Yo, yo here my WASPS at?
MV, Martha's Vineyard, holla back!
Haters like to clown our Ivy League education
But they're just jealous cause our families run the nation

We may be vanilla but our labs are chocolate.

The West Coast response is even funnier!

Lipo, collagen, and implants too
My mom looks 24, but she's really 62
We roll in a hybrid when we wanna be green
Send the dog to the groomer in a Hummer limousine
Designer sunglasses that we never take off
Nothing less than 45 spf lip gloss


Tuesday, April 7, 2009


The most moving scene in the entire five seasons of LOST occurred last Wednesday night. In addition to the compelling human element (watching a mother leave her son behind), the score is outstanding. Up there in the same category as Titanic, Braveheart, Apollo 13, Star Wars, and Gladiator, in my opinion.

The song, Oceanic 6 Theme , has been incorporated into several recent episodes, including this emotion clip of the survivors being reunited with their families.

This song is haunting me! I woke up with it playing in my head this morning.

What are your favorite film scores?

Sunday, April 5, 2009

Extreme Life Makeover

Swirling in my life:

Thank you Melanie for reminding me of the beautiful Freecycle is perfectly in step with how I think the world should be, because it combines efficiency, sharing, community, and re-use.

This dapper gent, found via Sartorialist, would fit in perfectly at my dream New England dinner parties. The Sartorialist is a fashion blog that snaps pics of everyday people on the street all around the world.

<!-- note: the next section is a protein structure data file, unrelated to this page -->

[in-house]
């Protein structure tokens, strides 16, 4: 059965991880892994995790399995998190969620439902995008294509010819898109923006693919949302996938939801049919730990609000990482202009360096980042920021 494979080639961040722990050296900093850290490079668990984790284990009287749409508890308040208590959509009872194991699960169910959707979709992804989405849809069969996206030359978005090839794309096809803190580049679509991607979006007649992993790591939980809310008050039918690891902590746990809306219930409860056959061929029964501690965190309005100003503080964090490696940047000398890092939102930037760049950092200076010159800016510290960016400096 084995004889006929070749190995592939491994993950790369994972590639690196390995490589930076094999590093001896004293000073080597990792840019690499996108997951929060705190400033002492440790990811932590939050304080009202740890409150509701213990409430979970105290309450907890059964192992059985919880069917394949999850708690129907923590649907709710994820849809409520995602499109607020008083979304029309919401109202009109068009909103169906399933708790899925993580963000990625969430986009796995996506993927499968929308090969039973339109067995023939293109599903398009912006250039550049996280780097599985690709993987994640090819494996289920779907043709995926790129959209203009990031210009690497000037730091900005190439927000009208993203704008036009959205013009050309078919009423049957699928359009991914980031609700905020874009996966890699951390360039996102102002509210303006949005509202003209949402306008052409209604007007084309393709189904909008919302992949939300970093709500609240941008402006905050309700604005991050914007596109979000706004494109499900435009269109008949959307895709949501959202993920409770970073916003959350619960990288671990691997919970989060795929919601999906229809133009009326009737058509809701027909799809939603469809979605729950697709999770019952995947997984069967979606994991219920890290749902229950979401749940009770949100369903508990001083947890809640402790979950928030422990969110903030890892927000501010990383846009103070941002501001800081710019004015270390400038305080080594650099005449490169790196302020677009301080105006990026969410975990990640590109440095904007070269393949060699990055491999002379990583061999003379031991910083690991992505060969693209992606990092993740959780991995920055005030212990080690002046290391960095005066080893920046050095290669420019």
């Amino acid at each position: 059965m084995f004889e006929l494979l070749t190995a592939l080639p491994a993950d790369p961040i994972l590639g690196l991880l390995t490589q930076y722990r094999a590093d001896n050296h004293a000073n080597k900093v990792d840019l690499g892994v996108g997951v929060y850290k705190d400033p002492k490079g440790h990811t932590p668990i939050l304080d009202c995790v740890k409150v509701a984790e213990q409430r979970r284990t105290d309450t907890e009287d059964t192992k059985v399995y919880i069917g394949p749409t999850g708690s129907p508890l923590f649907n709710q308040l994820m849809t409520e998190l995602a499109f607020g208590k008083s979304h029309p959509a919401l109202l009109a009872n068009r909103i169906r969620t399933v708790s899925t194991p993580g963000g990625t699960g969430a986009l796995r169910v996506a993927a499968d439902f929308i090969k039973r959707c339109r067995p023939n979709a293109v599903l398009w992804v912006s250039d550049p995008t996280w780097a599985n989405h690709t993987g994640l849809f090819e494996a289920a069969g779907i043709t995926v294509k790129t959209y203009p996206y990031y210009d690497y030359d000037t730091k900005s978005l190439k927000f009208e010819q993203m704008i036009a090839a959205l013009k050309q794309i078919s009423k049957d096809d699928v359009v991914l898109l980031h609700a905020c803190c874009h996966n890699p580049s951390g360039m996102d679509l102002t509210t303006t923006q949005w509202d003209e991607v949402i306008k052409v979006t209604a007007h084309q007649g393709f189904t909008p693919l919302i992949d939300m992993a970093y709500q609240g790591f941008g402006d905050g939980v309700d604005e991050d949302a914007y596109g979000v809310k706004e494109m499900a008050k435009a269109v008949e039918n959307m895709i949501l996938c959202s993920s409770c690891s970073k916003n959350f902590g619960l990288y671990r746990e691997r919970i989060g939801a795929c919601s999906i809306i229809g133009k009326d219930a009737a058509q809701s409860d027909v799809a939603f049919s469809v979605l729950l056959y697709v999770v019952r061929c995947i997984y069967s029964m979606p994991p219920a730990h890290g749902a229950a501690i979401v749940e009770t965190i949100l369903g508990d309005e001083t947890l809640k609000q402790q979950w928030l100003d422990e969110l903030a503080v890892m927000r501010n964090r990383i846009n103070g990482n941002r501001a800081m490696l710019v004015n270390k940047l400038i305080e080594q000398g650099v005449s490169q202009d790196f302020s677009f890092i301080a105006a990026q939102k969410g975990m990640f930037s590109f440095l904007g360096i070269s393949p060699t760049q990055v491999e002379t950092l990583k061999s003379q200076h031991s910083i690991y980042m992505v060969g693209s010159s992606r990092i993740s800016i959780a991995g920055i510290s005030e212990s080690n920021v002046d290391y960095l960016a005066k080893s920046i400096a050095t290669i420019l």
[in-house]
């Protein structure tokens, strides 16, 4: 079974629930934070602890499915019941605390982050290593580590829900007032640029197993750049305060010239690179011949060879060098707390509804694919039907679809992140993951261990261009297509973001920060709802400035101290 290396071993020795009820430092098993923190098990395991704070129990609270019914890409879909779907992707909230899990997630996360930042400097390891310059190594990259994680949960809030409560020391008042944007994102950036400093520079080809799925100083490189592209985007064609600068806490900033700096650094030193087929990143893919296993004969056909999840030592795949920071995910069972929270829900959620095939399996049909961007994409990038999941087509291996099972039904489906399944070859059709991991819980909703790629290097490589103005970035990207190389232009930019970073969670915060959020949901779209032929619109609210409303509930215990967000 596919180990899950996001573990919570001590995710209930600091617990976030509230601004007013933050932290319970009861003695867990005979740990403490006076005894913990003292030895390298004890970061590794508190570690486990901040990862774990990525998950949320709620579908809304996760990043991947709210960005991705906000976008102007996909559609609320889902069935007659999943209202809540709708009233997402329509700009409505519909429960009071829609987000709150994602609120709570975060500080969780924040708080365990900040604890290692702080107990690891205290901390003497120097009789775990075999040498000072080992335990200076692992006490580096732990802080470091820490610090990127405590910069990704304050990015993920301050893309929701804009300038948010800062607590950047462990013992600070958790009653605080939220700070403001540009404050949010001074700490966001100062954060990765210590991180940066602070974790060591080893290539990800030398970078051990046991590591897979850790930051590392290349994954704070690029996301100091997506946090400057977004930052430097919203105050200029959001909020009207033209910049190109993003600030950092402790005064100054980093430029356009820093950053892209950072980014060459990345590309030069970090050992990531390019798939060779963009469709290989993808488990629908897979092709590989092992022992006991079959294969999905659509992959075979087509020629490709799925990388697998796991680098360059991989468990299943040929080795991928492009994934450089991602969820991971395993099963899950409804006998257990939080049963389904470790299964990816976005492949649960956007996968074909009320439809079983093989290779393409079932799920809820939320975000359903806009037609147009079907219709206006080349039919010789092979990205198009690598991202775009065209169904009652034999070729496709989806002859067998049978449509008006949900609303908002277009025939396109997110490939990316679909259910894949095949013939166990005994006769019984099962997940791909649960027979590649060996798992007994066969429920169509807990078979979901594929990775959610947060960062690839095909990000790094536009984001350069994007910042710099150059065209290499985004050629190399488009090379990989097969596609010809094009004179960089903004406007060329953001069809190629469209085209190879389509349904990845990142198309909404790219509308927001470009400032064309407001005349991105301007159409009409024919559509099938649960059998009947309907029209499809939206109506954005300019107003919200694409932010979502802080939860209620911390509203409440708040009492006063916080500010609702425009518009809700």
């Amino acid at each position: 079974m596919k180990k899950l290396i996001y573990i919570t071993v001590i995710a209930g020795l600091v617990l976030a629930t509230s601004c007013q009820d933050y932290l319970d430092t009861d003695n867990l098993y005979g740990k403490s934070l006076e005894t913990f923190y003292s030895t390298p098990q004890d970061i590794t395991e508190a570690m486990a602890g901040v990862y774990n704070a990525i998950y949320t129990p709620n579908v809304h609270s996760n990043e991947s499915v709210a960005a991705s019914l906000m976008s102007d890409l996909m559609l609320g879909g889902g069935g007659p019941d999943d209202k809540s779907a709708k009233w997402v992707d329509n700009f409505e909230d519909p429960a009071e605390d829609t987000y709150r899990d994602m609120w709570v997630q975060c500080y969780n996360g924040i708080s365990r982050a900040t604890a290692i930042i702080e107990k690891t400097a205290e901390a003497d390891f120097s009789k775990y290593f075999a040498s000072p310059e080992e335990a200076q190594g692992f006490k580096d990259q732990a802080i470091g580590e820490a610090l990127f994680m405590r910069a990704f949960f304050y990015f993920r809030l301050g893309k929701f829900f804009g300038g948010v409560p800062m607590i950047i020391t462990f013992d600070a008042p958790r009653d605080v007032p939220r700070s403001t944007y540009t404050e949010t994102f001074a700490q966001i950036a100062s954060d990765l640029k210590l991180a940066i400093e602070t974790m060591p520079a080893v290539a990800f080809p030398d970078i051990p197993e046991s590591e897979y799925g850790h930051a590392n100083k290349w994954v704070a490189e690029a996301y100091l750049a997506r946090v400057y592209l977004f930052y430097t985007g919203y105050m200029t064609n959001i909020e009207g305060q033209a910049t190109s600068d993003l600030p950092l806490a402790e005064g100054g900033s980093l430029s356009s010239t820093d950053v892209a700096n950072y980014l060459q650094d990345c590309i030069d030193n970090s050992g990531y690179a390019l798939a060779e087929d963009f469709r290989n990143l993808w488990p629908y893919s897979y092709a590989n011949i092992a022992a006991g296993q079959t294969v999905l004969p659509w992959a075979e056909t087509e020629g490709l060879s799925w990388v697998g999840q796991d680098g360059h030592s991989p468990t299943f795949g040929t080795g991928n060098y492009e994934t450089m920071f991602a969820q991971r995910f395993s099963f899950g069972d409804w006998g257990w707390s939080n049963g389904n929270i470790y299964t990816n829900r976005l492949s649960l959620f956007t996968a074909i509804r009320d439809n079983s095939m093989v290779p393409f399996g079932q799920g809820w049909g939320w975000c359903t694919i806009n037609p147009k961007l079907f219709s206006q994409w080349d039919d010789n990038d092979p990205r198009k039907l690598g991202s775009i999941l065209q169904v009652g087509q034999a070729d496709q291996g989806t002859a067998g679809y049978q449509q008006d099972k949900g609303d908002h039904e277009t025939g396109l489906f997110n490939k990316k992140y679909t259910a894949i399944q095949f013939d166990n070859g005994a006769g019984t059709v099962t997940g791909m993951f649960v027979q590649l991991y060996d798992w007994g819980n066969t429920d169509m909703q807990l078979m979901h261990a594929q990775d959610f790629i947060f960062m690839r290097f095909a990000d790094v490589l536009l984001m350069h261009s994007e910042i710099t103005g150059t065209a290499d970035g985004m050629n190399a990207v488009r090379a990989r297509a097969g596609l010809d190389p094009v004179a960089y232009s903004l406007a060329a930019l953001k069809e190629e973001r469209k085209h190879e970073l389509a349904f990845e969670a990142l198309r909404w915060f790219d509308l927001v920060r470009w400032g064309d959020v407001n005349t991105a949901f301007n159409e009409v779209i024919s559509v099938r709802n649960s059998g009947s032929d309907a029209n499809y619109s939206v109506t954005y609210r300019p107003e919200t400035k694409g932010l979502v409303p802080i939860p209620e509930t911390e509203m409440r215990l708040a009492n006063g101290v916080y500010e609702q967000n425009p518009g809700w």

I straight-up hate MTV. Usually. However, I am absolutely intrigued by two shows right now. The Girls of Hedsor Hall and G's to Gents are basically two versions of the same show. In each, a group of young people are taken to a giant mansion (for the ladies, it is a British boarding school, for the gentlemen, it is a New England manor) to pursue total life transformation. The young people are totally out of control and living self-destructive lives full of run-ins with the law, broken relationships, abuse, sex, drugs, and pain.

Their teachers lead them through lessons and competitions such as cooking class, ballroom dancing, formal dining etiquette, hosting members of the opposite sex, and business skills competitions (such as working with a team to create a marketing presentation). Each week one is voted off based on a combination of peer and judges' reviews.

It's crass. The contestants are ridiculous. Half of them can hardly speak proper English. Plenty of crying, confessions, back-stabbing, and fights ensue. But at the end of the day, it is incredibly compelling. These young people are changing their entire lives, having "aha!" moments, learning skills, committing to be different, to leave their terrible decision-making behind them and seek a new, healthy path, for them and often their young children as well. They are sincere. They are broken. They are repentant. The skeptic in me wants to scoff (this is reality TV, people), but truly, I am moved.

This past week flew. I was out of the office Monday, Tuesday, and Friday, so I hardly had one moment of free computer time. What a fantastic, lucky, blessed life we live around here, is all I have to say.

John speaks the language of my soul.

I could listen to two songs on repeat for the next twelve hours:


Thursday, April 2, 2009

Spring cleaning (blog edition)

We've undergone a facelift around here. I've spiced up a few things and added some fresh spring colors- hope you enjoy!